Can the parasitic weeds Striga asiatica and Rhamphicarpa fistulosa co-occur in rain-fed rice?

S. Kabiri, J. Rodenburg, J. Kayeke, A. van Ast, D.W. Makokha, S.H. Msangi, R. Irakiza, L. Bastiaans

Research output: Contribution to journalArticleAcademicpeer-review

13 Citations (Scopus)

Abstract

Striga asiatica and Rhamphicarpa fistulosa are important parasitic weeds of rain-fed rice, partly distributed in similar regions in sub-Saharan Africa (SSA). It is not evident whether their ecologies are mutually exclusive or partially overlapping. In Kyela, a rice-growing area in south Tanzania where both parasites are present, three transects of about 3 km each across the upland–lowland continuum were surveyed in June 2012 and 2013. A total of 36 fields were categorised according to their position on the upland–lowland continuum as High, Middle or Low and soil samples were taken. In each field, parasitic and non-parasitic weed species were identified in three quadrats. Additionally, in two pot experiments with four different moisture levels ranging from wilting point to saturation, influence of soil moisture on emergence and growth of parasites was investigated. Striga asiatica was observed in higher lying drier fields, while R. fistulosa was observed in the lower lying wetter fields. Furthermore, non-parasitic weed species that were exclusive to S. asiatica-infested fields are adapted to open well-drained soils, while species that were exclusive to R. fistulosa fields are typical for wet soils. The experiments confirmed that S. asiatica is favoured by free-draining soils and R. fistulosa by waterlogged soils. These results imply that changes in climate, specifically moisture regimes, will be crucial for future prevalence of these parasitic weeds. The non-overlapping ecological range between their habitats suggests that their distribution and associated problems might remain separate. Thus, management strategies can be focused independently on either species.
LanguageEnglish
Pages145-154
JournalWeed Research
Volume55
Issue number2
DOIs
Publication statusPublished - 2015

Fingerprint

Striga asiatica
parasitic plants
weed
rice
rain
soil
parasite
moisture
lowlands
highlands
weeds
wilting
parasites
wilting point
Sub-Saharan Africa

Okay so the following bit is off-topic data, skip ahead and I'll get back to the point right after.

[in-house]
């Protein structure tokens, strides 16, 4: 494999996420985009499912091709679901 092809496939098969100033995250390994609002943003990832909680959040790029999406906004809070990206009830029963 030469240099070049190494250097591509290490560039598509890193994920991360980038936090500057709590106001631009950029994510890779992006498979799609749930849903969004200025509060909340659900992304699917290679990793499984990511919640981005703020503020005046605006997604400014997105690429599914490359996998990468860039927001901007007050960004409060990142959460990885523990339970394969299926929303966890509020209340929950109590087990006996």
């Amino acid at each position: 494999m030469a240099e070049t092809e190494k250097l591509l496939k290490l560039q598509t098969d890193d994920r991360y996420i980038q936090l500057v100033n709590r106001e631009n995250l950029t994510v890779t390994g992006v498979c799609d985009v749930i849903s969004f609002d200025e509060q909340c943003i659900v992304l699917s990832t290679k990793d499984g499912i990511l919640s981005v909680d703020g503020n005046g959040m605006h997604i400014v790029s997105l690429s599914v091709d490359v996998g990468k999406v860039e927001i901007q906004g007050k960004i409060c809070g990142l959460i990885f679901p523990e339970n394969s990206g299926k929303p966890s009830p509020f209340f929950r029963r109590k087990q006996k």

Tanzania
transect
soil moisture
experiment
saturation

Keywords

  • management
  • africa
  • scrophulariaceae
  • ecology
  • systems
  • growth

Cite this

Kabiri, S. ; Rodenburg, J. ; Kayeke, J. ; van Ast, A. ; Makokha, D.W. ; Msangi, S.H. ; Irakiza, R. ; Bastiaans, L. / Can the parasitic weeds Striga asiatica and Rhamphicarpa fistulosa co-occur in rain-fed rice?. In: Weed Research. 2015 ; Vol. 55, No. 2. pp. 145-154.
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abstract = "Striga asiatica and Rhamphicarpa fistulosa are important parasitic weeds of rain-fed rice, partly distributed in similar regions in sub-Saharan Africa (SSA). It is not evident whether their ecologies are mutually exclusive or partially overlapping. In Kyela, a rice-growing area in south Tanzania where both parasites are present, three transects of about 3 km each across the upland–lowland continuum were surveyed in June 2012 and 2013. A total of 36 fields were categorised according to their position on the upland–lowland continuum as High, Middle or Low and soil samples were taken. In each field, parasitic and non-parasitic weed species were identified in three quadrats. Additionally, in two pot experiments with four different moisture levels ranging from wilting point to saturation, influence of soil moisture on emergence and growth of parasites was investigated. Striga asiatica was observed in higher lying drier fields, while R. fistulosa was observed in the lower lying wetter fields. Furthermore, non-parasitic weed species that were exclusive to S. asiatica-infested fields are adapted to open well-drained soils, while species that were exclusive to R. fistulosa fields are typical for wet soils. The experiments confirmed that S. asiatica is favoured by free-draining soils and R. fistulosa by waterlogged soils. These results imply that changes in climate, specifically moisture regimes, will be crucial for future prevalence of these parasitic weeds. The non-overlapping ecological range between their habitats suggests that their distribution and associated problems might remain separate. Thus, management strategies can be focused independently on either species.",